Title

Development of Community in an Inclusive Performance Project

Start Time

29-10-2005 8:50 AM

End Time

29-10-2005 10:30 AM

Abstract

An occupational perspective on the concept of participation, as used in the context of disability, encompasses a social world where individuals of varying abilities are able not only to meet their own needs, but also to share common interests and work toward shared goals. A theater project involving individuals with and without disabilities, some with professional ties to disability organizations, some with theater and dance experience, and others with no performance experience, developed out of an arts program at a state TASH conference. The products of this project were to be a co-constructed public performance and a documentary videotape of the process of developing the performance. I was asked to join the project as a note-taker and potential researcher. This paper discusses group development over time to become an inclusive community. Observation of 6 months of rehearsals and a public performance, interviews of participants, and documentary videos were used as data for the study.

Findings include a description of the process of community development in this context. During early weekly rehearsals, performers struggled with finding their own comfort levels with movement and touch. As individuals became more at ease with these factors, a sense of community developed. Evidence of ease with the process was seen in the humor, questioning, and challenging that took place more frequently over time. The inclusion of individuals with movement and communication impairments forced other participants to move and listen in new ways. Community was evidenced in the conversations and statements of participants, in the manner in which individuals responded to each other’s movements, and in the way that they assisted each other. While there was consensus among participants that the project was personally transformative, individuals maintained separate concerns regarding their hoped-for outcomes and future goals. The analysis examines how the shared occupation of producing a performance was critical to the development of an inclusive community that allowed for individual perspectives. Discussion focuses on how concepts of participation and community are related, and the critical role of shared occupation in bringing about community.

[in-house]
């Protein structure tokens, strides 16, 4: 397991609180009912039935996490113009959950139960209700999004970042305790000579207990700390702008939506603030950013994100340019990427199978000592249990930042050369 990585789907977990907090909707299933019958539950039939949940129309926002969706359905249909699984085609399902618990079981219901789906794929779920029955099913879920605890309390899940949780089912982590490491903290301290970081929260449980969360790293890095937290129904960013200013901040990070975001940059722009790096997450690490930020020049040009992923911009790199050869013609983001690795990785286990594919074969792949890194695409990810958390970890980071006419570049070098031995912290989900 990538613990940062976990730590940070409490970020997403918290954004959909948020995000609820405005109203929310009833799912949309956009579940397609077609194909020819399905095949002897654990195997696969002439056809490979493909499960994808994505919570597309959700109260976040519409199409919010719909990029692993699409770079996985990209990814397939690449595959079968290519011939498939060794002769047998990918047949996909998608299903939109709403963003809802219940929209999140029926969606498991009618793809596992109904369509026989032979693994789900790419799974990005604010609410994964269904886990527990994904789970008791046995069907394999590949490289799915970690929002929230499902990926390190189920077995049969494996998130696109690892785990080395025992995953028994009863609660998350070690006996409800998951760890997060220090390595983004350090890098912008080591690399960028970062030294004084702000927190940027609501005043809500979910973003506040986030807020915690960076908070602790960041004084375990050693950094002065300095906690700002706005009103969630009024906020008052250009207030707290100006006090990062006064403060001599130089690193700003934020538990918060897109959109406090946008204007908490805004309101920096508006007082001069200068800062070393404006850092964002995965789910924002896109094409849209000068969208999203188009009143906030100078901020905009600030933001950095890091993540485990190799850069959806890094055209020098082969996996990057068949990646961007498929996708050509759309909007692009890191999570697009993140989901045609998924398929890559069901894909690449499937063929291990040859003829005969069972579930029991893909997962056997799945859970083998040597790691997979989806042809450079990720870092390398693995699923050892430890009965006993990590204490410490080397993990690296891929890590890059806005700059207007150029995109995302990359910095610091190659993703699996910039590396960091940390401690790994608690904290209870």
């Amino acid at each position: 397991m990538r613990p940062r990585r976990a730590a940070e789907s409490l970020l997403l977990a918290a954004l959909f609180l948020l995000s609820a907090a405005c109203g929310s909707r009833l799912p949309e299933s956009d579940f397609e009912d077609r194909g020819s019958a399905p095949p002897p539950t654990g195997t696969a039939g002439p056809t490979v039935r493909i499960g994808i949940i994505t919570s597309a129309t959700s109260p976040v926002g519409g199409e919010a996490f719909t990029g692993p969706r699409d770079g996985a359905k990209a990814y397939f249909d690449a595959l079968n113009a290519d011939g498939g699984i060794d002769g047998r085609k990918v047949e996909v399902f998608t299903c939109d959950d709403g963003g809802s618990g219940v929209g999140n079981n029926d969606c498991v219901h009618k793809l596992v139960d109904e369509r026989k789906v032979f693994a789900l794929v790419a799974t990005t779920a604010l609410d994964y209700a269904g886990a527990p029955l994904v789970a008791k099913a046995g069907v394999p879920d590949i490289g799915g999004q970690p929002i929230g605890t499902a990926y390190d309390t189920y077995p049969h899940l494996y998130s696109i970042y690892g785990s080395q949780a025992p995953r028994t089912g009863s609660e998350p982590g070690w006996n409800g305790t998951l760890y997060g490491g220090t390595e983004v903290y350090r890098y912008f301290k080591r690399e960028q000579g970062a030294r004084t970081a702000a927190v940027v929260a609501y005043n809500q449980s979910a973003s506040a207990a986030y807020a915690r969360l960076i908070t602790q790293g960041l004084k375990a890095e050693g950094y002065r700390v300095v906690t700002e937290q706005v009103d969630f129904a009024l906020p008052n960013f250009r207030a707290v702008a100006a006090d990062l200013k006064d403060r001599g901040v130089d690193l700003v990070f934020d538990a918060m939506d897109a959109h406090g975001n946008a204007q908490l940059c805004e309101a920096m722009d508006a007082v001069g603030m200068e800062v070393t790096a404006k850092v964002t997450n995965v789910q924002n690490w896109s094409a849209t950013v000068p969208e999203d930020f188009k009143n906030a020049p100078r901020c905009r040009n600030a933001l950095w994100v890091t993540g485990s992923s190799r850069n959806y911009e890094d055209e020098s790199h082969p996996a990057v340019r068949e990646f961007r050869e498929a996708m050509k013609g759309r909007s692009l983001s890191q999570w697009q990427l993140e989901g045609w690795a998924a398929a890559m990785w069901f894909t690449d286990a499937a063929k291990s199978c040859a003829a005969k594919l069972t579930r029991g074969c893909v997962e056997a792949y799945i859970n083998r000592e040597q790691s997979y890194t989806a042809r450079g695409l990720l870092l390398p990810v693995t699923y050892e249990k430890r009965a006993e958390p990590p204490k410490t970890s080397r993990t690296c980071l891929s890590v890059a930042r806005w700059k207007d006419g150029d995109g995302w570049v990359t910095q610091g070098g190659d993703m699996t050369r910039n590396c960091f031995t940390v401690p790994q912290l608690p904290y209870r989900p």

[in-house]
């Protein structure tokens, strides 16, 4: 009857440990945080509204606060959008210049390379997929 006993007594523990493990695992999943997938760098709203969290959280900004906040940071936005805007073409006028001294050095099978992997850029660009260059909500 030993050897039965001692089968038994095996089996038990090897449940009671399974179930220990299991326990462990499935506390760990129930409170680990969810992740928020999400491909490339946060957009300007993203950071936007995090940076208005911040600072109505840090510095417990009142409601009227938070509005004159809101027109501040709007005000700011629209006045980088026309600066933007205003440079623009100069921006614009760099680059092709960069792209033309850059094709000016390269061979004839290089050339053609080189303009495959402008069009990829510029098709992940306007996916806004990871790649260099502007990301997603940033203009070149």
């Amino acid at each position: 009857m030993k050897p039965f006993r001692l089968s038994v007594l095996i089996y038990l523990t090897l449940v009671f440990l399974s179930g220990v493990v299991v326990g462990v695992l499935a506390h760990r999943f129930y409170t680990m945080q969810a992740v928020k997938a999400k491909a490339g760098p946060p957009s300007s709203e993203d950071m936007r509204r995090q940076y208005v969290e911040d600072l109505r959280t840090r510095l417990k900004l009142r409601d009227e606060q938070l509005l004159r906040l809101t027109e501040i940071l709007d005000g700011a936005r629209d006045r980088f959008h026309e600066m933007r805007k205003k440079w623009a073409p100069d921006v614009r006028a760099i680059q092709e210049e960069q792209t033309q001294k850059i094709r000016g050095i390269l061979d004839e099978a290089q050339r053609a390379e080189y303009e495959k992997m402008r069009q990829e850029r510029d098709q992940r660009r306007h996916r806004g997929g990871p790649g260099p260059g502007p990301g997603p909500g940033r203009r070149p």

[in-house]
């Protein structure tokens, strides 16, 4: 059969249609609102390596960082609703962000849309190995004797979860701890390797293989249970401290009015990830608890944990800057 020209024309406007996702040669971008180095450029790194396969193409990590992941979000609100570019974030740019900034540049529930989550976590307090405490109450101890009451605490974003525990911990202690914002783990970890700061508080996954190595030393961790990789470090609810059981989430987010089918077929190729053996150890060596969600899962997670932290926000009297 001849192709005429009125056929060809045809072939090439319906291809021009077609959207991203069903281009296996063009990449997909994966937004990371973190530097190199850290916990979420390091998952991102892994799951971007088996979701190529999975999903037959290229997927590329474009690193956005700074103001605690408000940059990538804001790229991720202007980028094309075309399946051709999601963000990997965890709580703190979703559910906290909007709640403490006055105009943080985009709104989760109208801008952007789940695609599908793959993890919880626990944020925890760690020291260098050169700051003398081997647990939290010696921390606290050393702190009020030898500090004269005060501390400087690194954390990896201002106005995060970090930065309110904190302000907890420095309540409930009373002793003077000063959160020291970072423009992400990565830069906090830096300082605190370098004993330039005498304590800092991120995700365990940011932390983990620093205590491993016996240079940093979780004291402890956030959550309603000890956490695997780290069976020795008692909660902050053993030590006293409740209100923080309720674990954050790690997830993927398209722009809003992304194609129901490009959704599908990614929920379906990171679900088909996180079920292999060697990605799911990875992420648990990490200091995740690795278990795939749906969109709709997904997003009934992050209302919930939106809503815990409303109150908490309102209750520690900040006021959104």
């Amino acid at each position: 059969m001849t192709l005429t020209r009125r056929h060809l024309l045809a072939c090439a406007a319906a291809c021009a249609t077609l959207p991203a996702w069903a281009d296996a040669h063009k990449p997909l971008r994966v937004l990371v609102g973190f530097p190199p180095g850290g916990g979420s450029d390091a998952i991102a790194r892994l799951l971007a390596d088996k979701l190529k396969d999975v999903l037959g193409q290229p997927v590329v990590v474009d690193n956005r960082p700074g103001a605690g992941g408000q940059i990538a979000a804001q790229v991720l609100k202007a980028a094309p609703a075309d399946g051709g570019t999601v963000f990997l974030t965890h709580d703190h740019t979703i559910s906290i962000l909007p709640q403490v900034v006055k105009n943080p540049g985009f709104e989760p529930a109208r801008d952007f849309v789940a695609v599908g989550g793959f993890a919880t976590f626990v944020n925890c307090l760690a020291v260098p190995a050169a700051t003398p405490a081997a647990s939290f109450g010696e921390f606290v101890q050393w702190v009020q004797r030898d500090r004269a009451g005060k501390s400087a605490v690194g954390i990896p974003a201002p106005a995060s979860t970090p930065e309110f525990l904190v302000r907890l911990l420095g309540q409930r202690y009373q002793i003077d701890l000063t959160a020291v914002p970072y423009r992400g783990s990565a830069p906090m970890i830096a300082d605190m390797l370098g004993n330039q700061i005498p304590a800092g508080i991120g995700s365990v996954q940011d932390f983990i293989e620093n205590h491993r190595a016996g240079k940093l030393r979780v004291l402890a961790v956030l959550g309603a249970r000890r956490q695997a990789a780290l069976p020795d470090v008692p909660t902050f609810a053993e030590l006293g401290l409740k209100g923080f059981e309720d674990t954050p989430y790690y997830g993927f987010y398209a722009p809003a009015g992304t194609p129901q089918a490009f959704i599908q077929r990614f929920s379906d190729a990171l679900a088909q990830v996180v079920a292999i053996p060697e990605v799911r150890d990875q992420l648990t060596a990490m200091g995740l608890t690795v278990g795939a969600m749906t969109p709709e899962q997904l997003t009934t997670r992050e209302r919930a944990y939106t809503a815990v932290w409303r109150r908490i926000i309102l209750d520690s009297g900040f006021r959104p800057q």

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Oct 29th, 8:50 AM Oct 29th, 10:30 AM

Development of Community in an Inclusive Performance Project

An occupational perspective on the concept of participation, as used in the context of disability, encompasses a social world where individuals of varying abilities are able not only to meet their own needs, but also to share common interests and work toward shared goals. A theater project involving individuals with and without disabilities, some with professional ties to disability organizations, some with theater and dance experience, and others with no performance experience, developed out of an arts program at a state TASH conference. The products of this project were to be a co-constructed public performance and a documentary videotape of the process of developing the performance. I was asked to join the project as a note-taker and potential researcher. This paper discusses group development over time to become an inclusive community. Observation of 6 months of rehearsals and a public performance, interviews of participants, and documentary videos were used as data for the study.

Findings include a description of the process of community development in this context. During early weekly rehearsals, performers struggled with finding their own comfort levels with movement and touch. As individuals became more at ease with these factors, a sense of community developed. Evidence of ease with the process was seen in the humor, questioning, and challenging that took place more frequently over time. The inclusion of individuals with movement and communication impairments forced other participants to move and listen in new ways. Community was evidenced in the conversations and statements of participants, in the manner in which individuals responded to each other’s movements, and in the way that they assisted each other. While there was consensus among participants that the project was personally transformative, individuals maintained separate concerns regarding their hoped-for outcomes and future goals. The analysis examines how the shared occupation of producing a performance was critical to the development of an inclusive community that allowed for individual perspectives. Discussion focuses on how concepts of participation and community are related, and the critical role of shared occupation in bringing about community.